Tennis Court Oath: Definition & Summary Instructor: Kevin Newton Show bio Kevin has edited encyclopedias, taught history, and has an MA in Islamic law/finance.
The Tennis Court Oath was a pledge that was signed in the early days of the French Revolution and was an important revolutionary act that displayed the belief that political authority came from the nation’s people and not from the monarchy. Why the Peculiar Name? The pledge thanks its name to the place where it was signed.
Tennis Court Oath, French Serment du Jeu de Paume, (June 20, 1789), dramatic act of defiance by representatives of the nonprivileged classes of the French nation (the Third Estate) during the meeting of the Estates-General (traditional assembly) at the beginning of the French Revolution. The deputies of the Third Estate, realizing that in any attempt at reform they would be outvoted by the two privileged orders, the clergy and the nobility, had formed, on June 17, a National Assembly.
1. The Tennis Court Oath was a pledge taken by Third Estate deputies to the Estates-General. It was sworn in a Versailles tennis court on June 20th 1789. 2. After days of disputes over voting procedures, the king scheduled a séance royale for June 23rd. When the Third Estate gathered to meet on June 20th, they found the doors to their meeting hall locked and guarded.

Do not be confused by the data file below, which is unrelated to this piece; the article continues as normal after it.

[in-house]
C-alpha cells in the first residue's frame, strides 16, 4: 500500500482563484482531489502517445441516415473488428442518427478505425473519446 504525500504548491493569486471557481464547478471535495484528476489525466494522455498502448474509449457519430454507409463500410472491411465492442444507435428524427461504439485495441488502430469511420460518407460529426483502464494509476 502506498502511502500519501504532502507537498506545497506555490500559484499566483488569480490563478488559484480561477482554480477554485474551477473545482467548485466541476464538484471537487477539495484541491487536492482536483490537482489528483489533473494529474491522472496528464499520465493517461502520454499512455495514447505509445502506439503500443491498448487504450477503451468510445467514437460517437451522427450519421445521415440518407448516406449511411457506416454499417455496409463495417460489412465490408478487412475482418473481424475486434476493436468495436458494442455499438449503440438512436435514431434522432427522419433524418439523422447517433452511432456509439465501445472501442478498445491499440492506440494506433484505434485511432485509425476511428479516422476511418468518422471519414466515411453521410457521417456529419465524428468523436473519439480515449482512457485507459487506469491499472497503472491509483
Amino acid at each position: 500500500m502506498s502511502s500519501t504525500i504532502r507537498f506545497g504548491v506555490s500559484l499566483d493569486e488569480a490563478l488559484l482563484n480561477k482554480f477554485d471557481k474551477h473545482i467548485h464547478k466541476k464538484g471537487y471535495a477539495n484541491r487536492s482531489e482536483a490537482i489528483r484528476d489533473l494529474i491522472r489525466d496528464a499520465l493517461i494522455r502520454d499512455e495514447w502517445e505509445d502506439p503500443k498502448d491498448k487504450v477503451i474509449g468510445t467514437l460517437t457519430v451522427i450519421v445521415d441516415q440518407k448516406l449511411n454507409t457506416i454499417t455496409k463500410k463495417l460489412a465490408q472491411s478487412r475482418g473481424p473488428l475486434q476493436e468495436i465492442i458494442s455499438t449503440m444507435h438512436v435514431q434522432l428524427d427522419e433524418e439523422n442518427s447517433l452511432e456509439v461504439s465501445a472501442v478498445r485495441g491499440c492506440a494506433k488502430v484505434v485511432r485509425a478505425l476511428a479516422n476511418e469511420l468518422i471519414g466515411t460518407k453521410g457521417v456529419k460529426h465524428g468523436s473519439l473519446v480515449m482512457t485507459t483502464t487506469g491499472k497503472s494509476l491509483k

Match. Gravity. Tennis Court Oath. Click card to see definition 👆. Tap card to see definition 👆. vow by members of the 3rd estate not to disband until a constitution was written. Click again to see term 👆. Tap again to see term 👆. Storming Of The Bastilles.
Oath of the Tennis Court National Assembly is locked out of meeting place for estates-general and meets in tennis court where they pledged to not leave until a constitution was made. Starts the first phase of the revolution.
Start studying AP World History Midterm WCHS. Learn vocabulary, terms, and more with flashcards, games, and other study tools. ... Tennis Court Oath. ... AP Euro D&E ...
The Tennis Court Oath On June 20, 1788 the delegates of the third estate, excluded from their hall because of "repairs," moved to a a large tennis court were they swore this famous deceleration. the Bastille